An injury to Commander Riker during a reconnaissance mission threatens the prospects for first contact with a culture on the verge of warp travel.
Topics include Riker’s total lack of guile, Malcorian facial hair, the naming of planets, alien groupies, and when it is appropriate to beam somewhere.
On an evacuated USS Enterprise-D, Picard plays a deadly game of cat-and-mouse with terrorists who want to steal explosive toxic waste from the warp core as a lethal beam sweeps the ship.
We discuss Capt. Picard’s fake horse-riding affinity, Tuvok’s shady past, why Geordi is the only hungry officer, and how to get out of attending a funeral when you’re a Starfleet Captain.
Enterprise strays into a Romulan minefield and is disabled by a cloaked mine. While deactivating another mine, Reed gets pinned to the ship's hull.
Matthew Yglesias, executive editor of Vox, joins Scott to discuss Minefield (ENT, S2E4). Among the topics discussed include Matt’s crazy Trek lists, why no one on the Enterprise seems capable of doing anything, and what’s the deal with those crazy complicated mines anyway?
Quark feels threatened when a con artist arrives on the station and opens up a competing bar. Meanwhile, Chief O'Brien is determined to beat Doctor Bashir at racquetball.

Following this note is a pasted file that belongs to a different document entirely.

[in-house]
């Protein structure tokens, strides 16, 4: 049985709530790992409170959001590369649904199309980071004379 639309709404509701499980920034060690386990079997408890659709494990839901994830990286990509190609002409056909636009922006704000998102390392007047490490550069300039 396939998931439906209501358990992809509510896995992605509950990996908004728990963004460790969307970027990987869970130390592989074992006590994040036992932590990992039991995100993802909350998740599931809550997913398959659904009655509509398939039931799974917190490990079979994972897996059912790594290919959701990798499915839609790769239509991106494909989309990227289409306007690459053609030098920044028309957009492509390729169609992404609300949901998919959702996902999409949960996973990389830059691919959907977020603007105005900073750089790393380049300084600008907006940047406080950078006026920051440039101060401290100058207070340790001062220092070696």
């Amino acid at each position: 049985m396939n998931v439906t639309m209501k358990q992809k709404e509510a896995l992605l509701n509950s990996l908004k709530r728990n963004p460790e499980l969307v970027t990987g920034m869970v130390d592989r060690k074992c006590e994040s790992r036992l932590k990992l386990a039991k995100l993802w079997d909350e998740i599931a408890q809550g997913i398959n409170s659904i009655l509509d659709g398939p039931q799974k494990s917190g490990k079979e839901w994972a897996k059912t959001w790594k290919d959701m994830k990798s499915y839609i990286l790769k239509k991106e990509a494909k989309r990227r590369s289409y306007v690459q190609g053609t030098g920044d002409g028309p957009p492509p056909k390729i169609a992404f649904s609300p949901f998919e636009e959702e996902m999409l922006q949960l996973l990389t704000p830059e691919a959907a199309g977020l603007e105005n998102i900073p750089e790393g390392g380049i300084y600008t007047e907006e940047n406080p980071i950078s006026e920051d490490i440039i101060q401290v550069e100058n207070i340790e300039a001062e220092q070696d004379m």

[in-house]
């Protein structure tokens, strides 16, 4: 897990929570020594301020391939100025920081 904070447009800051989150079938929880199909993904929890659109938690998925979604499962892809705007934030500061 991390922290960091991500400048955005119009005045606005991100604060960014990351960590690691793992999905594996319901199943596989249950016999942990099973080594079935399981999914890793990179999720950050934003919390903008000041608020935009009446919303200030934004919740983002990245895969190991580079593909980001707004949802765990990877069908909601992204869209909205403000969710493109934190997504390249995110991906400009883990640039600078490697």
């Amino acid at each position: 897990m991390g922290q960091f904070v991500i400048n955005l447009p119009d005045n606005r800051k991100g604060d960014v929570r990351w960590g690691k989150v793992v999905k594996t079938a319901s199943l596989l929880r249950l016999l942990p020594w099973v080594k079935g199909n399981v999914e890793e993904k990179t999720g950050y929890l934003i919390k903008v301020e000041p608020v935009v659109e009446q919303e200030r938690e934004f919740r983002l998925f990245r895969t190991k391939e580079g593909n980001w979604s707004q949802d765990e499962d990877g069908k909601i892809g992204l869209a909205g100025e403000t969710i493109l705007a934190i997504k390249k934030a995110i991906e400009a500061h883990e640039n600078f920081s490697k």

Anthony Pascale, the man behind TrekMovie.com, joins Scott to talk about DS9's "Rivals" (S2E11). Topics include the finer points of space racquet ball, Prince Humperdinck, how pressing a button on an orb makes not a compelling casino game, and what Sisko does when he is alone in his office.
An encounter at the limits of our galaxy begins to change Lieutenant Commander Gary Mitchell and threatens the future of the Enterprise and the Human race itself. (Second Pilot)
Katrina Griffiths, of the Verity Podcast, joins Scott to discuss the second Star Trek TOS pilot: Where No Man Has Gone Before (TOS S1E1 or 3). 60’s contact lenses, Creepy Gary Mitchell transforming into Creepier Gary Mitchell, and the fate of Dr. Dehner are all covered.
A virus infects the station's residents, making almost everyone unable to speak coherently.
Jamelle Bouie, staff writer at Slate, joins Scott to talk about Babel (DS9 S1E5). This episode features an aggrieved O’Brien, a poorly emoted Jake, and a goatee-less Sisko. Listen as we talk about why anyone would pay for replicated food, uncomfortable Ferengi characteristics, and how Voyager could have been good.